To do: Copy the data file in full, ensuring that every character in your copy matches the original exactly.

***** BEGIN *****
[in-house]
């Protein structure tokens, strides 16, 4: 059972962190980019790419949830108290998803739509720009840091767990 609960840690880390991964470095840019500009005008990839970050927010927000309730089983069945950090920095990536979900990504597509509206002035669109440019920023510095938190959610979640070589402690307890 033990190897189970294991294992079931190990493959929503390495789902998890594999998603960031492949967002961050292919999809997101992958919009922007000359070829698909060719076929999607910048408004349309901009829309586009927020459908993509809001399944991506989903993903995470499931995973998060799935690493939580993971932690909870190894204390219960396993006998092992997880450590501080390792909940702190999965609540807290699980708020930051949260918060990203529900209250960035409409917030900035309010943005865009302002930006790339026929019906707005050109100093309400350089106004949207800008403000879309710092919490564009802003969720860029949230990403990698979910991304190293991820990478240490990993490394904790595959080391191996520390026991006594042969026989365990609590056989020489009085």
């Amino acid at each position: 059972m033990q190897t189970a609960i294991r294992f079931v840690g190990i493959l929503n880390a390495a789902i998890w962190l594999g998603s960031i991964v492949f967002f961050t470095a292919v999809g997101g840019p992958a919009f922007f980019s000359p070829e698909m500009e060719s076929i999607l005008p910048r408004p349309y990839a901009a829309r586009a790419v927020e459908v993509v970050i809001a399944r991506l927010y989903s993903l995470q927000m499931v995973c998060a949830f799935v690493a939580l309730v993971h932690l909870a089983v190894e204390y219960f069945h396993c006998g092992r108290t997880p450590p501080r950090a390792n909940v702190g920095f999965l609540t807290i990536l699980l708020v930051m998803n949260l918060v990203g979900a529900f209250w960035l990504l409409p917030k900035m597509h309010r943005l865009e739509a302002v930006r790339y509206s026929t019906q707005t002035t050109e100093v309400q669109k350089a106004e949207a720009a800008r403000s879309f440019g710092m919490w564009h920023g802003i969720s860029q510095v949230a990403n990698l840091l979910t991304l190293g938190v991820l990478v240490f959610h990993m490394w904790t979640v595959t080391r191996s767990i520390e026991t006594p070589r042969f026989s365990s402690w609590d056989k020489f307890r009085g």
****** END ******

[in-house]
């Protein structure tokens, strides 16, 4: 059972962190980019790419949830108290998803739509720009840091767990 609960840690880390991964470095840019500009005008990839970050927010927000309730089983069945950090920095990536979900990504597509509206002035669109440019920023510095938190959610979640070589402690307890 033990190897189970294991294992079931190990493959929503390495789902998890594999998603960031492949967002961050292919999809997101992958919009922007000359070829698909060719076929999607910048408004349309901009829309586009927020459908993509809001399944991506989903993903995470499931995973998060799935690493939580993971932690909870190894204390219960396993006998092992997880450590501080390792909940702190999965609540807290699980708020930051949260918060990203529900209250960035409409917030900035309010943005865009302002930006790339026929019906707005050109100093309400350089106004949207800008403000879309710092919490564009802003969720860029949230990403990698979910991304190293991820990478240490990993490394904790595959080391191996520390026991006594042969026989365990609590056989020489009085």
């Amino acid at each position: 059972m033990q190897t189970a609960i294991r294992f079931v840690g190990i493959l929503n880390a390495a789902i998890w962190l594999g998603s960031i991964v492949f967002f961050t470095a292919v999809g997101g840019p992958a919009f922007f980019s000359p070829e698909m500009e060719s076929i999607l005008p910048r408004p349309y990839a901009a829309r586009a790419v927020e459908v993509v970050i809001a399944r991506l927010y989903s993903l995470q927000m499931v995973c998060a949830f799935v690493a939580l309730v993971h932690l909870a089983v190894e204390y219960f069945h396993c006998g092992r108290t997880p450590p501080r950090a390792n909940v702190g920095f999965l609540t807290i990536l699980l708020v930051m998803n949260l918060v990203g979900a529900f209250w960035l990504l409409p917030k900035m597509h309010r943005l865009e739509a302002v930006r790339y509206s026929t019906q707005t002035t050109e100093v309400q669109k350089a106004e949207a720009a800008r403000s879309f440019g710092m919490w564009h920023g802003i969720s860029q510095v949230a990403n990698l840091l979910t991304l190293g938190v991820l990478v240490f959610h990993m490394w904790t979640v595959t080391r191996s767990i520390e026991t006594p070589r042969f026989s365990s402690w609590d056989k020489f307890r009085g």